The Holy Father wants to reach out to public sinners, even Communists
The Pope has met Raul Castro and his brother Fidel Castro, this Sunday in Cuba. He could hardly avoid meeting Raul, as he is the country’s President, and wherever a Pope goes, he usually meets the head of state, which has brought both Pope Francis and his predecessors into contact with several dodgy customers in the past. But there was no reason to meet Fidel Castro. Indeed, we can only surmise that the Pope wanted to meet Fidel, and deliberately went out of his way to call on the 89 year-old at home with his immediate family.
So, why did he do it? The clue can be found, I think in the gospel of today, which is the feast of Saint Matthew.
“As Jesus was walking on he saw a man named Matthew sitting by the customs house, and he said to him, ‘Follow me.’ And he got up and followed him.
While he was at dinner in the house it happened that a number of tax collectors and sinners came to sit at the table with Jesus and his disciples. When the Pharisees saw this, they said to his disciples, ‘Why does your master eat with tax collectors and sinners?’ When he heard this he replied, ‘It is not the healthy who need the doctor, but the sick. Go and learn the meaning of the words: What I want is mercy, not sacrifice. And indeed I did not come to call the virtuous, but sinners.’”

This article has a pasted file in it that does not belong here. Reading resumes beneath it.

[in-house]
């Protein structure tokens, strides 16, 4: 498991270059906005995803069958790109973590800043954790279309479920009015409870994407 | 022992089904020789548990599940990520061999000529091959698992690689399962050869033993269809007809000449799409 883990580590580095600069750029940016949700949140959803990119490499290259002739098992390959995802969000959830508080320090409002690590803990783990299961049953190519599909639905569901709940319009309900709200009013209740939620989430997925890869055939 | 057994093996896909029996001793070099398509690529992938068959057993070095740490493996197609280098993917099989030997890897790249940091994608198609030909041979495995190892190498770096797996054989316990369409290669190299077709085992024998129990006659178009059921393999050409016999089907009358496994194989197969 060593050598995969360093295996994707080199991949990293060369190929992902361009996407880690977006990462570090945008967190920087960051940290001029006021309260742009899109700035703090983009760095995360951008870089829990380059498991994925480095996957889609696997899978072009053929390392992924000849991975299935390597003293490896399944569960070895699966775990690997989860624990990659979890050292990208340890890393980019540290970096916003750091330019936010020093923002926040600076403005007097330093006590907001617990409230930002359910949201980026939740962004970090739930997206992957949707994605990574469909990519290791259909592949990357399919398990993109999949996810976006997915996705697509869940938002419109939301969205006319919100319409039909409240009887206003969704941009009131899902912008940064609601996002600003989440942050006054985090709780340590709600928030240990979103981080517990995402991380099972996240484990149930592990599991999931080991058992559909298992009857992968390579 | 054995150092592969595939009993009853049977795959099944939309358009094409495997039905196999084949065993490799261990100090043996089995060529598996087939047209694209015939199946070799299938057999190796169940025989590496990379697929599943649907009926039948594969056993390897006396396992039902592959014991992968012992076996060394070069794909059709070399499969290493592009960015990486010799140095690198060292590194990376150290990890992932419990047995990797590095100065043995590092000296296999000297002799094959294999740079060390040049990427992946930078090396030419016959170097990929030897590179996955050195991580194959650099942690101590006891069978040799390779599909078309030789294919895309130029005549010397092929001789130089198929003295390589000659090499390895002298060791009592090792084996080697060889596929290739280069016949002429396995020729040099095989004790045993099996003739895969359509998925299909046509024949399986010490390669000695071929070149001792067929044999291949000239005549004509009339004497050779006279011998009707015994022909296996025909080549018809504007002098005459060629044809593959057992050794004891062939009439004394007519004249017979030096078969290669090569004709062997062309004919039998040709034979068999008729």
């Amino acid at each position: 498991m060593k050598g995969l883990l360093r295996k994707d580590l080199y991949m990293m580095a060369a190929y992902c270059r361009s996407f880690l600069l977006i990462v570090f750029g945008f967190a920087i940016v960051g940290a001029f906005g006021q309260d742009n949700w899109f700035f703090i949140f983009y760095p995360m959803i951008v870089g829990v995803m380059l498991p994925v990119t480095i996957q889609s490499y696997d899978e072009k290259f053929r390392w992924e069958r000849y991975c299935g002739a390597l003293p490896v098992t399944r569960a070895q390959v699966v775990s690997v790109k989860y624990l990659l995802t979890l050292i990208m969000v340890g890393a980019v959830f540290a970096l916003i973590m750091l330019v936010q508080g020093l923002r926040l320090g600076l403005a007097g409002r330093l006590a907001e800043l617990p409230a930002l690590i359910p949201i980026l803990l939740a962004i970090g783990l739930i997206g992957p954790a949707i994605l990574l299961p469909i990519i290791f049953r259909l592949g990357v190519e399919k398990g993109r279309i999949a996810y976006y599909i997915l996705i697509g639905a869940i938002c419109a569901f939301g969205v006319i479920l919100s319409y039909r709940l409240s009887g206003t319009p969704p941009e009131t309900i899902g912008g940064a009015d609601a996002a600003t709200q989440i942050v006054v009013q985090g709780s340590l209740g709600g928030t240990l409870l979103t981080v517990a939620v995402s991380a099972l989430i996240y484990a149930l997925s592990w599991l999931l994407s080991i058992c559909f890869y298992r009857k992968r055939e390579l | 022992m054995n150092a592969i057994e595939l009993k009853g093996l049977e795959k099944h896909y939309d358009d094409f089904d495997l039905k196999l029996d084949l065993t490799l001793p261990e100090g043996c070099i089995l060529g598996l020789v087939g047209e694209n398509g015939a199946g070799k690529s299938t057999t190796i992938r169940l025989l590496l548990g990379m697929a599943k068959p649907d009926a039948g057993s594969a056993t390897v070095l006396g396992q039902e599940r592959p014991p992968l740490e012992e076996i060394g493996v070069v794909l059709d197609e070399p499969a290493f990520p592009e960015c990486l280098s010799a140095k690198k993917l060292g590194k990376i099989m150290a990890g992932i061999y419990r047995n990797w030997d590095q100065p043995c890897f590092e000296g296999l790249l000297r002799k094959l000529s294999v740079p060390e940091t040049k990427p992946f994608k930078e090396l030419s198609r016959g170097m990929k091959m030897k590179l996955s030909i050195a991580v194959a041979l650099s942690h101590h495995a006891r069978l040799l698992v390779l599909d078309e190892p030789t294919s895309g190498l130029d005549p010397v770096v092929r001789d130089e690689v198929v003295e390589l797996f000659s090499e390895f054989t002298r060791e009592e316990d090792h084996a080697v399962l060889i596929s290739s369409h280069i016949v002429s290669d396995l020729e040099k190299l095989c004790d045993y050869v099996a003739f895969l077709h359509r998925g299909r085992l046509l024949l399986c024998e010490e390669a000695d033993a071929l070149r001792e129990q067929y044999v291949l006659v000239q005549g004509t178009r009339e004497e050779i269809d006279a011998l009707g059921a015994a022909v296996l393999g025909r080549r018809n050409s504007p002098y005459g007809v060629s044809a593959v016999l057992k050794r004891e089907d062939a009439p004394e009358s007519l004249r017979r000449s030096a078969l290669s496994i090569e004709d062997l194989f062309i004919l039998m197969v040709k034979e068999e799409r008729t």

The Pope clearly wants to reach out to sinners. Both the Castro brothers are, like Matthew the tax collector, public sinners. They are lapsed, indeed excommunicated, Catholics, who have made long careers in not just promoting the opposite of Catholic social teaching, but in actively and deliberately persecuting the Church. This persecution, moreover, is still continuing.
Nevertheless, the Pope clearly wants to show that the Church, in the person of the its visible head no less, extends the hand of mercy to all, the Castro brothers included. Pope Francis has shown his commitment to searching out the lost sheep. In so doing he is following the command of our Blessed Lord Himself. And he may incur similar criticism.
Such criticism is not entirely fair. It is true that the opportunity of a photo op with the Pope is something even people opposed to Catholic teaching find hard to resist. But at the same time, meeting the Pope could be the beginning of conversion for people like the Castro brothers. It may be a long shot, but the pastor should always give it a try. After all, consider Matthew the tax-collector. He looked pretty irredeemable – once.